By Hicham Kasmi
By Hicham Kasmi
Meknes – One of the very famous jokes in Morocco is that “the Moroccan gets sick, and cannot sleep if he does not hear about at least one car accident per-day.” A superficial analysis of this joke can stimulate hilarious laughter, but if one gets deeper, he can quickly burst into tears, and realize the bitter situation of Morocco. This joke confirms two dangerous facts. First, the frequency of car accidents and the number of victims is extraordinarily high in Morocco. More importantly, Moroccans have become accustomed to hearing about people passing away on a daily basis. In Morocco, hearing about a car accident became so trivial that it is not worth being discussed when watching the news. But is it a trivial thing?
The memory of the horrible car-accident labeled by journals “alhawz tragedy” is still fresh in our minds; we just cannot easily forget the image of the 42 human bodies put on the road side, in addition to the 24 injured. Soon after the accident, the ordinary exchange of blame between the government and society started. The government claims that car-accidents are caused by human factor. Society put forth the idea that the blame is to be put on the government because our roads are like the ocean, the one who gets in is lost and the one who gets out of them is a newly born man. But as the English proverb says, “the bad workman always blames his tools,” because, indeed, the responsibility is shared.
According to the latest report of the Ministry of Equipment and Transport, during the first eight months of 2012, there were 44,902 car accidents, taking the life of 10 people and 140 injured for each single day. Imagine how many children become orphans, how many women become widows, and how many parents receive a call telling them that their beloved son or daughter has passed away, each day. Ironically, these numbers give Morocco an advanced rank among countries suffering car accidents, a rank that we couldn’t reach in other domains as education. So for how much longer is the wound of car-accidents going to bleed the lives of Moroccan citizens?
In an attempt to define who to blame for car-accidents, one should be very cautious. Some Moroccans assert that it is the government’s responsibility, and they defend this idea by pointing out the condition of our roads. But the question is if we had perfect roads does this mean that car-accidents would vanish? Of course not, because some drivers are so reckless in how they drive, and do not realize the responsibility of being a car driver. Some drivers, to mention just a few, push their cars to the limits in public places just to show off. Others are so confident that they drive while they are drunk. A third group, however, never check their car’s mechanical condition. These are fatal mistakes that in some cases take the life of individuals.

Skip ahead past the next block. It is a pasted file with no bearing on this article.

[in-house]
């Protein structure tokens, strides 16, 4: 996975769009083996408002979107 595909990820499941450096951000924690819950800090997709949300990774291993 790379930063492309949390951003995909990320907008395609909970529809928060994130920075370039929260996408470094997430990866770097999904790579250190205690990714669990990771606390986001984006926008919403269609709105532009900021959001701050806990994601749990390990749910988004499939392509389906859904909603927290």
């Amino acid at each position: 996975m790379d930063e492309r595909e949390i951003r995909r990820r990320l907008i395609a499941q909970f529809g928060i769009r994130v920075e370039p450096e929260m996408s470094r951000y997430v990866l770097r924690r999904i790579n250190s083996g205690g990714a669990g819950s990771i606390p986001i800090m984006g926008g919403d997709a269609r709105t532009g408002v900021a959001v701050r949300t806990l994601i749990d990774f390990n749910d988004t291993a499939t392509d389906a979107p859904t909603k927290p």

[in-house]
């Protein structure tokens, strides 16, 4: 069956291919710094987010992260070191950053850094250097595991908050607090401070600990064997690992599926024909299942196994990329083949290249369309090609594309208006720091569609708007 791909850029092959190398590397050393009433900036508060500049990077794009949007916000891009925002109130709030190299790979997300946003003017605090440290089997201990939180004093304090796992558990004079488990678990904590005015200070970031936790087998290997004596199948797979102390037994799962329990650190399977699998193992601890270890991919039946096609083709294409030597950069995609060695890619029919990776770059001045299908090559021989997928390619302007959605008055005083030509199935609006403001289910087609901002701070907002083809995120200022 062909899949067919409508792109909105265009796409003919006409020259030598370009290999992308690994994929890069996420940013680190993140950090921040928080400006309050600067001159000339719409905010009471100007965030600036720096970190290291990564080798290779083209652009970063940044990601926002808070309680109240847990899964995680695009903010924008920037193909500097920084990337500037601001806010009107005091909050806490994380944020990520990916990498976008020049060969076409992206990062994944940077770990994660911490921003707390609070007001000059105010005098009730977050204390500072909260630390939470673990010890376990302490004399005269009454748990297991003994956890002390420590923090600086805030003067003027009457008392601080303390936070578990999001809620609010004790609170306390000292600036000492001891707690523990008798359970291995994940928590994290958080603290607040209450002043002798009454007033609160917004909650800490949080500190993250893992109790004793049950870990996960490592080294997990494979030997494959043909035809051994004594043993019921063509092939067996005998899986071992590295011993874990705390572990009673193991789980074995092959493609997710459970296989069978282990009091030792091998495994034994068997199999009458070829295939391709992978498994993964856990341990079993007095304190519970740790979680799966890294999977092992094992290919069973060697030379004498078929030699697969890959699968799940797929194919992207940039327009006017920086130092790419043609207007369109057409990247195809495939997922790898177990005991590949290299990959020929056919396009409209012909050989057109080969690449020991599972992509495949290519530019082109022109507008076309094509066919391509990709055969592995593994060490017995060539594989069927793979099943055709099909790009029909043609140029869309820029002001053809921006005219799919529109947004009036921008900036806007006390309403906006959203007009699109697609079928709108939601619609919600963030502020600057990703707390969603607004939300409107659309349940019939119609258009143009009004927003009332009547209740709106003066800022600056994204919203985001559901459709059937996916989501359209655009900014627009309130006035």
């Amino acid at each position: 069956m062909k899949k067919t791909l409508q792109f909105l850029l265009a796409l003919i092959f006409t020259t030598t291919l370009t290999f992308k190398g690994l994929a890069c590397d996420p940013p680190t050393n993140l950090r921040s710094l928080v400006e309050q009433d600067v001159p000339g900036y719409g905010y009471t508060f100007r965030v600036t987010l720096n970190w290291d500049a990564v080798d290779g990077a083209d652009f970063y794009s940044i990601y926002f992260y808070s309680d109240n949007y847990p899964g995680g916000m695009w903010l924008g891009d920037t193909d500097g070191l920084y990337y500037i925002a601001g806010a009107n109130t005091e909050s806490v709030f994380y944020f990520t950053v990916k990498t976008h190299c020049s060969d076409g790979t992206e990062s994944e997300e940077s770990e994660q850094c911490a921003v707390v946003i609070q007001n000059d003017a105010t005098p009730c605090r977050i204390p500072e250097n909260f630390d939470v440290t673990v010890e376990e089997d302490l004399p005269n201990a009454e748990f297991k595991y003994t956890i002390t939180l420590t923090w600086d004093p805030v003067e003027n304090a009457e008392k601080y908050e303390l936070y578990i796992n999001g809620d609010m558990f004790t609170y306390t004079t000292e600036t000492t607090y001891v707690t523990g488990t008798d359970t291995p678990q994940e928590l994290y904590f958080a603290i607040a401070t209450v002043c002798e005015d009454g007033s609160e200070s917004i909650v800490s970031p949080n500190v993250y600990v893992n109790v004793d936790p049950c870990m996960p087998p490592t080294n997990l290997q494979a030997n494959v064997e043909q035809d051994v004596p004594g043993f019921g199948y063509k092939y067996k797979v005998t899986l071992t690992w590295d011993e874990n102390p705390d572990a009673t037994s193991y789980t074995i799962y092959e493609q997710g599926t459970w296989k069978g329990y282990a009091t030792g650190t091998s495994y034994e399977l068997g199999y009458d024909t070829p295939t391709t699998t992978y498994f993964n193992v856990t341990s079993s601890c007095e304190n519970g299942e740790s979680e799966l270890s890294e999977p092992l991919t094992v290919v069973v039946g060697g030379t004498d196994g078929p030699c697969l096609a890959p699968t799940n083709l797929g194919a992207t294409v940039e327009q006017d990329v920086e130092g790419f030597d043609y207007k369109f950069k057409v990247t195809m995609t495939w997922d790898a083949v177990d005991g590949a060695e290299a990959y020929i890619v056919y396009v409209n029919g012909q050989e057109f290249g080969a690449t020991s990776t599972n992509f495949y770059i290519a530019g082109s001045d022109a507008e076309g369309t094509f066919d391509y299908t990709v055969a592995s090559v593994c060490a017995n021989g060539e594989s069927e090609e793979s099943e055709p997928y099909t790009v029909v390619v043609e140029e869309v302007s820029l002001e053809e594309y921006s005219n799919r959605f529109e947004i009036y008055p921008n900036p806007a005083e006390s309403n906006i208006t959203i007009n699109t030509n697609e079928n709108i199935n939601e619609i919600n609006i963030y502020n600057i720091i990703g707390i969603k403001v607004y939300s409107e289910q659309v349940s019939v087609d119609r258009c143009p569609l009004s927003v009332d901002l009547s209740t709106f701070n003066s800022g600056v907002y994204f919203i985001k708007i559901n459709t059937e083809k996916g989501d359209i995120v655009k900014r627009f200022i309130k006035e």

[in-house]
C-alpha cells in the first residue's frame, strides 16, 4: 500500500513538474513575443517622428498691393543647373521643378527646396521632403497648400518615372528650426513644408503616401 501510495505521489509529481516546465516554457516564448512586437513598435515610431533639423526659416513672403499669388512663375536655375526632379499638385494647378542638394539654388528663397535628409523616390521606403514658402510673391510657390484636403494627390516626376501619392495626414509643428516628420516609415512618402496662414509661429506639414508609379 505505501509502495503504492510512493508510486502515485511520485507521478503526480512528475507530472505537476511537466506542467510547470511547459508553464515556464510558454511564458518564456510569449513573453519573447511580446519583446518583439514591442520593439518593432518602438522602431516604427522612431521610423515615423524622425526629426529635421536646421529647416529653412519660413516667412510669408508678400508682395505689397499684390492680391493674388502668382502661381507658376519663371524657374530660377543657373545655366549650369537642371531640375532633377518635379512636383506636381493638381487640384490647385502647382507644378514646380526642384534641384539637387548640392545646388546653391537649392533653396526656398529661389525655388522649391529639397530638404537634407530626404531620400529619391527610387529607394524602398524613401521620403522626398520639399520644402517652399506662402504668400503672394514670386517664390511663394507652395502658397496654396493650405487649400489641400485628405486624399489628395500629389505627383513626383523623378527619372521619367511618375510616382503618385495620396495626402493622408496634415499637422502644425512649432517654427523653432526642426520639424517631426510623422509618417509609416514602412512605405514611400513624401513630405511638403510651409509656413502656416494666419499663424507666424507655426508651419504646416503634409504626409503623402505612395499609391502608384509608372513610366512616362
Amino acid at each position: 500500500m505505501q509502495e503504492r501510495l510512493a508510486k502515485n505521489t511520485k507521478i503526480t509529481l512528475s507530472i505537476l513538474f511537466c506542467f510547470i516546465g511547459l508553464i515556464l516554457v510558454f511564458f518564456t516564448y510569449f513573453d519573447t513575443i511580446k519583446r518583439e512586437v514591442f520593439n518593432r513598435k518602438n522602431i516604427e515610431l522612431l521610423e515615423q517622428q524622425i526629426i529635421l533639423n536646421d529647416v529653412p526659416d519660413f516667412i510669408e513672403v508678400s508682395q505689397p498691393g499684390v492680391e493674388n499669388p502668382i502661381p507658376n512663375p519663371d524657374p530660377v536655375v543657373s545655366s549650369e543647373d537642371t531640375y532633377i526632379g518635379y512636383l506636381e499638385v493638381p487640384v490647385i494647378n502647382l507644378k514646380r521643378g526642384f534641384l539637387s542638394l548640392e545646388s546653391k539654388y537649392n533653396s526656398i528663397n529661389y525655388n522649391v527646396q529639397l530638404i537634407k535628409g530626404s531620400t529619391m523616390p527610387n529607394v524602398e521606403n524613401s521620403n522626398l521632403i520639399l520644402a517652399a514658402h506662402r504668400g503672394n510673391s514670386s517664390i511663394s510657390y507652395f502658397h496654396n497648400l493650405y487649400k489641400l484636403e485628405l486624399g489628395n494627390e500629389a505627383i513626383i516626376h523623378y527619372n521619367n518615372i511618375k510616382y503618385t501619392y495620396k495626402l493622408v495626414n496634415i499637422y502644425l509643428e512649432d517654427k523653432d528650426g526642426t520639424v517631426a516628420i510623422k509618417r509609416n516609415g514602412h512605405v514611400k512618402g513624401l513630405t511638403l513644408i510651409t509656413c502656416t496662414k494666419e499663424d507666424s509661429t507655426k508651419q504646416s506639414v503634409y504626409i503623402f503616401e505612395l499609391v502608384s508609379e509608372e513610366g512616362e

With that being said, it is time to change our focus, and check the responsibility of the government. It would be astonishing to know that the majority of bus drivers (except those working with famous companies such as CTM) are only workers and not employers. That is to say, they have no legal framework that protects their rights, no insurance, and have to fight to keep their jobs. That’s why they drive so fast to arrive on time and satisfy “the boss”, and take extra people (more than the legal number), because he can keep the price they pay for themselves, not to mention the number of hours they have to work.
So how can we expect someone whose rights are not protected to abide by the law? Additionally, our road conditions are far away from appropriate. Unfortunately, I found no study dealing with this issue. But one doesn’t need to put his hand on the fire to discover that it is hot; a simple look at some parts of our roads and bridges gives you the impression that they are the remnants of the sixties and the seventies. Moreover, the government never bothers itself by removing from the roads some buses, cars and trucks that are so old and do not respect the conditions of safety, leaving the Moroccan citizen with no choice but to risk his life when traveling.
I must say that the issue of car-accidents in Morocco is very complex, and one single article can never cover it comprehensively. However, this is an attempt to shed light on a very serious issue that costs us the lives of our loved ones. It is our way to say that we are fed up with turning on the TV everyday to hear about new people who started their travel, but never arrived to their destination. It is a demand for help to recover from travel-phobia, and the idea that the person who is about to travel, may never return.
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